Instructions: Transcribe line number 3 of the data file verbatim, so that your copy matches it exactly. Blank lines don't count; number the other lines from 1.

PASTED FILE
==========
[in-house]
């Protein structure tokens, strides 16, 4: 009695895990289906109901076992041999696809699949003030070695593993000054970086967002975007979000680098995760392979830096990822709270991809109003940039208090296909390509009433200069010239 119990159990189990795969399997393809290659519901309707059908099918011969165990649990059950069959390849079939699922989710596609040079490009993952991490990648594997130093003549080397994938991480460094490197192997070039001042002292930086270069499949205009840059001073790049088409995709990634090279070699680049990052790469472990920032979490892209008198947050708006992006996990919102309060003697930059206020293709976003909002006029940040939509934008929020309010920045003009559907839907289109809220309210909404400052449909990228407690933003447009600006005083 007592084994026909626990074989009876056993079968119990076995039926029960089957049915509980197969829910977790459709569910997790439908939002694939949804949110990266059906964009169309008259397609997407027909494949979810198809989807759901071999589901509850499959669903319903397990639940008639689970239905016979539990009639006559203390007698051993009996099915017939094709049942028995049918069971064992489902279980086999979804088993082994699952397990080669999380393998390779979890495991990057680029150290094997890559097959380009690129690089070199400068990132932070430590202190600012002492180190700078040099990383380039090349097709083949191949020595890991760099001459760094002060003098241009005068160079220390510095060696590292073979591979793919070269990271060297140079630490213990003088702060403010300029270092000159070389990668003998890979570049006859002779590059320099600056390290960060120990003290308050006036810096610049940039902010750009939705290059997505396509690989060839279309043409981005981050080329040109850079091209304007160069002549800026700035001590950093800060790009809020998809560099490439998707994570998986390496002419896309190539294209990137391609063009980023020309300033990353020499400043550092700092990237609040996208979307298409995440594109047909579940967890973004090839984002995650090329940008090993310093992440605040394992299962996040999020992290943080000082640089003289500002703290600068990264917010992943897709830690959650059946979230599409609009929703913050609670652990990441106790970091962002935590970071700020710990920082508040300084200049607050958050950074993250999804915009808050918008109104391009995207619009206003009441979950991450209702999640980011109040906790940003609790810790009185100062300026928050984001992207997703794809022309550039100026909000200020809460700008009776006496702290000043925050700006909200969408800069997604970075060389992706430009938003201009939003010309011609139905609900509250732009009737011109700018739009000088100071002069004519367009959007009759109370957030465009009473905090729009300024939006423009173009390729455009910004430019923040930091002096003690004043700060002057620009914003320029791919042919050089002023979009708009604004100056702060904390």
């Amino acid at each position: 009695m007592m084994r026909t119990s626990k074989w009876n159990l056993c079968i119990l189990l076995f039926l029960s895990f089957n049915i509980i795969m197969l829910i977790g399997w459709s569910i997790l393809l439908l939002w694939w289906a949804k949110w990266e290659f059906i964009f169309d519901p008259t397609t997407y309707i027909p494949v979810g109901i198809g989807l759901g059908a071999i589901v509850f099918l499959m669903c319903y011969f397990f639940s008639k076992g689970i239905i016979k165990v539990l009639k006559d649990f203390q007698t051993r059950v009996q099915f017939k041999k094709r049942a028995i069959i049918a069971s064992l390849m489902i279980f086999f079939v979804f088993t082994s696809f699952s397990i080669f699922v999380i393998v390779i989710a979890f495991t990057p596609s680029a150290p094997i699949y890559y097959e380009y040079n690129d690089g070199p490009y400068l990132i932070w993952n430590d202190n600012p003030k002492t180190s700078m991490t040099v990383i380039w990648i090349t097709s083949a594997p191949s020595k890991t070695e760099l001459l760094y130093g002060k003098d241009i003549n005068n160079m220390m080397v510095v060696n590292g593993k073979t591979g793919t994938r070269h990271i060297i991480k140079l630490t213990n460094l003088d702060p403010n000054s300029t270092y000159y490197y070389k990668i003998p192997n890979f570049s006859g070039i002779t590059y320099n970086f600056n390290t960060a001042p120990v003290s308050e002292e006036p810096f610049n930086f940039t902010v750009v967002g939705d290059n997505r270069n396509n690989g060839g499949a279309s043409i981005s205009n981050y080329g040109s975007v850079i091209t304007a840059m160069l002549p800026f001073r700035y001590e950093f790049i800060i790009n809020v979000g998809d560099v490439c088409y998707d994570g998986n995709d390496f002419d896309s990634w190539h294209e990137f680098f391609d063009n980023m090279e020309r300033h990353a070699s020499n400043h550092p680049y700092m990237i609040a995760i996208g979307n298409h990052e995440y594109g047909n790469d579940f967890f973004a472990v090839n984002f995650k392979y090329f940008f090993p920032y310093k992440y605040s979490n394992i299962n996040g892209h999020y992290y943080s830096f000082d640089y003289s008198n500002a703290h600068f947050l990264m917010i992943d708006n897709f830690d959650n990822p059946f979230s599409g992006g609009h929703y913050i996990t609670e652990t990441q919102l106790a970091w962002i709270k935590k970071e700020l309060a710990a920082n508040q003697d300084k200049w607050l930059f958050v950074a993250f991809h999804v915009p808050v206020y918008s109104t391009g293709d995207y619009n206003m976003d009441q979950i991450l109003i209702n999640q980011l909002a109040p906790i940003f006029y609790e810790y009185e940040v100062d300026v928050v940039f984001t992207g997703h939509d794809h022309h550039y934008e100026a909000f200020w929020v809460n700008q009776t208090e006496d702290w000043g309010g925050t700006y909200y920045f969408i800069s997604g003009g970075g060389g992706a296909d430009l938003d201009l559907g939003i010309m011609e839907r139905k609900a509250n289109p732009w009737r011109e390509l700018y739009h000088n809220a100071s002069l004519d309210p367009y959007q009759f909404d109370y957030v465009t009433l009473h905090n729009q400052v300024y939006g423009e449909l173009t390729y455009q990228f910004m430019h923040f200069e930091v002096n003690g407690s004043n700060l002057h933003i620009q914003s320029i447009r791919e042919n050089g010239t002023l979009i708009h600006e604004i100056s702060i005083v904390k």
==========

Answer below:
């Amino acid at each position: 009695m007592m084994r026909t119990s626990k074989w009876n159990l056993c079968i119990l189990l076995f039926l029960s895990f089957n049915i509980i795969m197969l829910i977790g399997w459709s569910i997790l393809l439908l939002w694939w289906a949804k949110w990266e290659f059906i964009f169309d519901p008259t397609t997407y309707i027909p494949v979810g109901i198809g989807l759901g059908a071999i589901v509850f099918l499959m669903c319903y011969f397990f639940s008639k076992g689970i239905i016979k165990v539990l009639k006559d649990f203390q007698t051993r059950v009996q099915f017939k041999k094709r049942a028995i069959i049918a069971s064992l390849m489902i279980f086999f079939v979804f088993t082994s696809f699952s397990i080669f699922v999380i393998v390779i989710a979890f495991t990057p596609s680029a150290p094997i699949y890559y097959e380009y040079n690129d690089g070199p490009y400068l990132i932070w993952n430590d202190n600012p003030k002492t180190s700078m991490t040099v990383i380039w990648i090349t097709s083949a594997p191949s020595k890991t070695e760099l001459l760094y130093g002060k003098d241009i003549n005068n160079m220390m080397v510095v060696n590292g593993k073979t591979g793919t994938r070269h990271i060297i991480k140079l630490t213990n460094l003088d702060p403010n000054s300029t270092y000159y490197y070389k990668i003998p192997n890979f570049s006859g070039i002779t590059y320099n970086f600056n390290t960060a001042p120990v003290s308050e002292e006036p810096f610049n930086f940039t902010v750009v967002g939705d290059n997505r270069n396509n690989g060839g499949a279309s043409i981005s205009n981050y080329g040109s975007v850079i091209t304007a840059m160069l002549p800026f001073r700035y001590e950093f790049i800060i790009n809020v979000g998809d560099v490439c088409y998707d994570g998986n995709d390496f002419d896309s990634w190539h294209e990137f680098f391609d063009n980023m090279e020309r300033h990353a070699s020499n400043h550092p680049y700092m990237i609040a995760i996208g979307n298409h990052e995440y594109g047909n790469d579940f967890f973004a472990v090839n984002f995650k392979y090329f940008f090993p920032y310093k992440y605040s979490n394992i299962n996040g892209h999020y992290y943080s830096f000082d640089y003289s008198n500002a703290h600068f947050l990264m917010i992943d708006n897709f830690d959650n990822p059946f979230s599409g992006g609009h929703y913050i996990t609670e652990t990441q919102l106790a970091w962002i709270k935590k970071e700020l309060a710990a920082n508040q003697d300084k200049w607050l930059f958050v950074a993250f991809h999804v915009p808050v206020y918008s109104t391009g293709d995207y619009n206003m976003d009441q979950i991450l109003i209702n999640q980011l909002a109040p906790i940003f006029y609790e810790y009185e940040v100062d300026v928050v940039f984001t992207g997703h939509d794809h022309h550039y934008e100026a909000f200020w929020v809460n700008q009776t208090e006496d702290w000043g309010g925050t700006y909200y920045f969408i800069s997604g003009g970075g060389g992706a296909d430009l938003d201009l559907g939003i010309m011609e839907r139905k609900a509250n289109p732009w009737r011109e390509l700018y739009h000088n809220a100071s002069l004519d309210p367009y959007q009759f909404d109370y957030v465009t009433l009473h905090n729009q400052v300024y939006g423009e449909l173009t390729y455009q990228f910004m430019h923040f200069e930091v002096n003690g407690s004043n700060l002057h933003i620009q914003s320029i447009r791919e042919n050089g010239t002023l979009i708009h600006e604004i100056s702060i005083v904390k």